Identify which of your mission-critical applications should be prioritized for your migration, and which should be deprecated or replaced by cloud-native applications. For example, should your custom-built legacy application running on Java really be migrated to the cloud, or could the business see benefits from moving to a software-as-a-service (SaaS) solution?

Phase 2: Optimize

Once you have a clear vision of which applications you’re prioritizing, think about how moving them to the cloud might create opportunities for improvement. For example, could you put in place a new security framework to protect access to your application and data? 

Phase 3: Enhance

Seek out elements of your application (or the services to it) that could be enhanced without having to fundamentally change it. Could you take advantage of cloud-native storage capabilities like Cloud Spanner to replace the aging database that your application runs on, for example? A good way to identify what to enhance is to pinpoint the key metrics that drive your business, and then measure and model them using alternative approaches. For example, if your business depends heavily on new customer sign-ups, could improvements in page performance for your websites and apps have a material impact on financial performance? How much do your existing relational database management system licenses cost? And what benefits could be realized by moving to a cloud-native database?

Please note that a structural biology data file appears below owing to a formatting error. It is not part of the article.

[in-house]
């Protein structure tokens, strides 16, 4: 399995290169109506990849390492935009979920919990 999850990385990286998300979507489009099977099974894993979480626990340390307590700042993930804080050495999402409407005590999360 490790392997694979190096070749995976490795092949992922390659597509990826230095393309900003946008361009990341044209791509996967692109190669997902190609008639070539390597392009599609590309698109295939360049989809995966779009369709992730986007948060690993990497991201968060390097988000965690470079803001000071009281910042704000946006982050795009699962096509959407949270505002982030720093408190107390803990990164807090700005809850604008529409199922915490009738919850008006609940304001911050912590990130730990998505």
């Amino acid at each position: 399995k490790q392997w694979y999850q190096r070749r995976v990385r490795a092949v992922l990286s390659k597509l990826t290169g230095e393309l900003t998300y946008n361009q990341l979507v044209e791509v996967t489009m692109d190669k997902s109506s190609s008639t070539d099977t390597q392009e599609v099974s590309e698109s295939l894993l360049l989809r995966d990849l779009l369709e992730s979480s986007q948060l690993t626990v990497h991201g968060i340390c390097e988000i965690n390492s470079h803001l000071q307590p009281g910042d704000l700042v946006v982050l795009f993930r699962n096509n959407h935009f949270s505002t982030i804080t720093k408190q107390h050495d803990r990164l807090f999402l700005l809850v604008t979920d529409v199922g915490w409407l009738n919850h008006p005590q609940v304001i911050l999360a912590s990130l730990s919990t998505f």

Phase 4: Modernize

Later, you’ll have the opportunity to fundamentally change your application to be fit for the cloud by “modernizing” it with cloud-native services. These will likely provide better functionality than your existing environment. For example, could the part of your application that allows users to add and manage metadata in documents be replaced by a machine-learning engine that does that automatically and requires human intervention only for exceptions? How quickly could you break up existing applications into microservices and APIs with individual components that could be iterated upon and deployed independently of each other, thereby rapidly increasing your development velocity, while reducing cost and risk?

In my forthcoming book, “Working With Dinosaurs,” I explore this in much more detail, and propose approaches and methods for organizations that want to embrace digital transformation, using the cloud as a catalyst.

Lift and shift should be the start of your journey into the cloud, but definitely not an end in itself—the real value to an organization will come from genuinely embracing the power of the cloud to drive innovation in existing applications and business processes. A recent Gartner study concluded the following: “By 2022, 50% of cloud initiatives will be structured to produce the strategic benefits of digital business.”